K. Madhava Reddy, A.C.J.
1. These writ appeals by the Special Deputy Collector, Land Acquisition, Kurnool, are directed against the judgment of our learned brother Raghuvir, J. allowing a batch of writ petitions and directing the respondents therein to cause a reference to the Civil Court under S. 18 of the Land Acquisition Act 1 1894 (hereinafter referred to as 'the Act'). In this batch of writ appeals the common question of law that arises for consideration is whether the respondents herein are entitled to seek a reference beyond a period of two months from the date of the award.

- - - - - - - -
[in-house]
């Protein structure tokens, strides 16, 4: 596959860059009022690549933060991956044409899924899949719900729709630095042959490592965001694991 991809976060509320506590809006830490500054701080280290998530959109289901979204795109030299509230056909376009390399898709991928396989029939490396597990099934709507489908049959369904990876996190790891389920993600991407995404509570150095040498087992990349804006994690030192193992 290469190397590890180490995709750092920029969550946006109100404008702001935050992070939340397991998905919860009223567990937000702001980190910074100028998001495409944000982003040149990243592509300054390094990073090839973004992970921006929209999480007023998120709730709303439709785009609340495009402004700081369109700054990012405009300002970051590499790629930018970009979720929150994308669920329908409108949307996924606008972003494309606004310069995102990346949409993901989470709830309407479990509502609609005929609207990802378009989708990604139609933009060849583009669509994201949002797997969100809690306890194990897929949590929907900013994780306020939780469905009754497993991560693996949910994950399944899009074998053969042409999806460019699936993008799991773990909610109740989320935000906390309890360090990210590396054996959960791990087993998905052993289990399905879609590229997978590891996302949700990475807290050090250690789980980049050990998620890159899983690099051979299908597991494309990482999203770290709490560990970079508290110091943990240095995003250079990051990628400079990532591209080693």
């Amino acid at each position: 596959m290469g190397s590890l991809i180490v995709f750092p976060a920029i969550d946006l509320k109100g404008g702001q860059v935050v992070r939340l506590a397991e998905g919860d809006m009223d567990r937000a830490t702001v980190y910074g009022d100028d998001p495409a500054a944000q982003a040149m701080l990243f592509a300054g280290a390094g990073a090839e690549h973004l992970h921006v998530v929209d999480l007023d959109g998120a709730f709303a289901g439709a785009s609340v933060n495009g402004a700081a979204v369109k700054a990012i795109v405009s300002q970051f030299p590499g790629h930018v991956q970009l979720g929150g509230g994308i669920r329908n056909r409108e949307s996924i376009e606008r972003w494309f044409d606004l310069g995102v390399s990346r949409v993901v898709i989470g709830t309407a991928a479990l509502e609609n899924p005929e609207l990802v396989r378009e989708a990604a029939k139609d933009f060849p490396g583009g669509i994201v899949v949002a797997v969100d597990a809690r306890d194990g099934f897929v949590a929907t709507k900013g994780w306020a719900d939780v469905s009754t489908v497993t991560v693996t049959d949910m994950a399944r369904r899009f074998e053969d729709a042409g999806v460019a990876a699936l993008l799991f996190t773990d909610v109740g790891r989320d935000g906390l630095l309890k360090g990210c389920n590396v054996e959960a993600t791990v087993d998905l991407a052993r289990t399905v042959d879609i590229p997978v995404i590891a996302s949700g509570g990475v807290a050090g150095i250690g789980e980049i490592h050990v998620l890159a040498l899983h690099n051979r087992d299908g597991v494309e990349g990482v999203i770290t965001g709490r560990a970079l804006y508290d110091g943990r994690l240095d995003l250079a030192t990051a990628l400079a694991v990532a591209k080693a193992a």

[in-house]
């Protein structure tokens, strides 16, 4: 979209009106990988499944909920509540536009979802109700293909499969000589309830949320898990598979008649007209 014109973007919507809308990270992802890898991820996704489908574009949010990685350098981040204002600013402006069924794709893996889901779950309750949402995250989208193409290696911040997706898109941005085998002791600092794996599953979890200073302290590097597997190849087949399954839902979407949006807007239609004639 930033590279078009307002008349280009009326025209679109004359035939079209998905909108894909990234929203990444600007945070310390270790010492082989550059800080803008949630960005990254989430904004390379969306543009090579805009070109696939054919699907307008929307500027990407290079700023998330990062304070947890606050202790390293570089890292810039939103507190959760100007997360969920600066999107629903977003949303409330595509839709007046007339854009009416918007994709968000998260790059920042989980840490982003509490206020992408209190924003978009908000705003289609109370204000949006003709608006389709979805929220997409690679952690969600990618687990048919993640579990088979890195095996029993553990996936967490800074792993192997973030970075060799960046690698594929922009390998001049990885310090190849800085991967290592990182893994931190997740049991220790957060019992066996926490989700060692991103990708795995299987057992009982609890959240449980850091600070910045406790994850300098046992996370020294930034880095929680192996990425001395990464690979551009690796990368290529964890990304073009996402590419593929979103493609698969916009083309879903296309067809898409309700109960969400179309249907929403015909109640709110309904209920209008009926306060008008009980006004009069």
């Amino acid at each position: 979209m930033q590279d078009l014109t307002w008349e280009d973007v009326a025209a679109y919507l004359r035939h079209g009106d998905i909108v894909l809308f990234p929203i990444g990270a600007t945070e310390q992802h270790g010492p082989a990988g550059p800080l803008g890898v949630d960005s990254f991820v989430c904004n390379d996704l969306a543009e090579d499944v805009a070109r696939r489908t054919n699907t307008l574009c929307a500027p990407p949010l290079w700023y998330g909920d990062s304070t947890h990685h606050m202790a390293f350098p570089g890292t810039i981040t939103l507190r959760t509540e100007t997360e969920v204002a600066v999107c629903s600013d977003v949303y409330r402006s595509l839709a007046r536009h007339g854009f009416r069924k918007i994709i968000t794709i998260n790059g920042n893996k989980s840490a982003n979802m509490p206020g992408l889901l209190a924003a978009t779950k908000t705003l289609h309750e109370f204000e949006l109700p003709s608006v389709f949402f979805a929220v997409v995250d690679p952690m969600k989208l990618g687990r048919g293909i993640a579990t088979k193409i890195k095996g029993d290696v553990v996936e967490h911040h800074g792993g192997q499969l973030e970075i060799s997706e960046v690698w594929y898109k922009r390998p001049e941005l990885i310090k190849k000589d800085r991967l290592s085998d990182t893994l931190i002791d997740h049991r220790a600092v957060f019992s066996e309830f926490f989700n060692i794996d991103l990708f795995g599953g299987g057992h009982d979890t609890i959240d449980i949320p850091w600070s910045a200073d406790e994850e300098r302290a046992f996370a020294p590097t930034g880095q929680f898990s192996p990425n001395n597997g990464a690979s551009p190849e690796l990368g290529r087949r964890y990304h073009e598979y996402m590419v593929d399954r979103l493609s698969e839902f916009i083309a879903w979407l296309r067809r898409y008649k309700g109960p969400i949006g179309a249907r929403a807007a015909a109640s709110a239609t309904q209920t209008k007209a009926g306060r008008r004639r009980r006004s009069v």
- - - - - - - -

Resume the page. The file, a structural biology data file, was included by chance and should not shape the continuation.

2. Srisailam Hydro Electric Power Project resulted in submission of large extent of villages on either side of the river in Kurnool and Mahaboobnagar districts. These lands were notified for acquisition under S. 4(1) of the Act. As a result of submersion, several hundred thousands of persons were uprooted from their villages. Compensation was determined by the Special Deputy Collector, Land Acquisition under several awards. Invariably where the notices were issued, very few claimants entered their appearance and participated in the award proceedings. It is common ground that in respect of the lands which form the subject-matter of Award No. 24 of 1977 which was made on 27-10-1977 and other lands which formed the subject-matter of the writ appeals, none of the claimants appeared before the Land Acquisition Officer and took part in the award enquiry. The award was, however, made and notices of the award are purported to have been issued under S. 12(2) of the Act. No particular form of notice is prescribed under the Act and the rules made thereunder. In the instant case, a statement was prepared in Telugu Language with a heading 'Notice under S. 12(2) of the Act'. In that notice Award No. 24/77 dt. 27-10-1977 was mentioned. It relates to Yerravaram village in Nandikotkur taluk of Kurnool district. A statement in four columns was prepared, first column giving the extent of the land, second column the total amount determined, third column mentioning the names of the persons entitled to receive the amount and the fourth column left blank for obtaining the signature of the person concerned. It is also stated therein that the persons named in the statement are declared entitled to receive the amount specified against their names in respect of the lands mentioned therein. Towards the end of the statement, there is a note that 'if within one week of the issuance of the notice, the persons concerned do not receive the amount, the amount would be deposited under revenue deposits and it would not carry any interest'. It is the case of the appellant that this constitutes sufficient notice of the making of the award as contemplated by S. 12(2) of the Act. It is contended that inasmuch as the respondents-claimants have not filed any applications within two months of service of the said notice for making a reference to the Court under proviso (b) to S. 13(2) they are not entitled to seek a reference. It is also further contended that the claimants have received compensation without protest and consequently in view of the second proviso to S. 31(2) of the Act, are not entitled to seek a reference. In the counter-affidavit it was averred that after the receipt of the said notice, the claimants did not ask for a copy of the award.